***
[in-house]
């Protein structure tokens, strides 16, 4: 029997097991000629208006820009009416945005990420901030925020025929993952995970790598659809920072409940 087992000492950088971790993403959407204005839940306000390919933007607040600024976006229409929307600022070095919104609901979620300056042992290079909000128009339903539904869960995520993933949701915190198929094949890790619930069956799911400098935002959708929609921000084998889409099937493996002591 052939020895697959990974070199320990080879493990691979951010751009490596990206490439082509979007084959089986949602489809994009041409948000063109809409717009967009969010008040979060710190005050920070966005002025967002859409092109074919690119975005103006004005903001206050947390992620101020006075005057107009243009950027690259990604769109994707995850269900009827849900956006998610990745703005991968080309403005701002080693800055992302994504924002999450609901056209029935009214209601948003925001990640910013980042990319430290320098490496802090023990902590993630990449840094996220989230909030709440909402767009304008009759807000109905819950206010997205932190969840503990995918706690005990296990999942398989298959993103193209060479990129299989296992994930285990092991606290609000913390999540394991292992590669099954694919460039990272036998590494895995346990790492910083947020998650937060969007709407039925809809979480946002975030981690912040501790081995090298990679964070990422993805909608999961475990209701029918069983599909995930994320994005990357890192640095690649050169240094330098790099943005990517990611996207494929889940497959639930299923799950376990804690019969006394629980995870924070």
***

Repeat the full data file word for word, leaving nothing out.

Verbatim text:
[in-house]
């Protein structure tokens, strides 16, 4: 029997097991000629208006820009009416945005990420901030925020025929993952995970790598659809920072409940 087992000492950088971790993403959407204005839940306000390919933007607040600024976006229409929307600022070095919104609901979620300056042992290079909000128009339903539904869960995520993933949701915190198929094949890790619930069956799911400098935002959708929609921000084998889409099937493996002591 052939020895697959990974070199320990080879493990691979951010751009490596990206490439082509979007084959089986949602489809994009041409948000063109809409717009967009969010008040979060710190005050920070966005002025967002859409092109074919690119975005103006004005903001206050947390992620101020006075005057107009243009950027690259990604769109994707995850269900009827849900956006998610990745703005991968080309403005701002080693800055992302994504924002999450609901056209029935009214209601948003925001990640910013980042990319430290320098490496802090023990902590993630990449840094996220989230909030709440909402767009304008009759807000109905819950206010997205932190969840503990995918706690005990296990999942398989298959993103193209060479990129299989296992994930285990092991606290609000913390999540394991292992590669099954694919460039990272036998590494895995346990790492910083947020998650937060969007709407039925809809979480946002975030981690912040501790081995090298990679964070990422993805909608999961475990209701029918069983599909995930994320994005990357890192640095690649050169240094330098790099943005990517990611996207494929889940497959639930299923799950376990804690019969006394629980995870924070």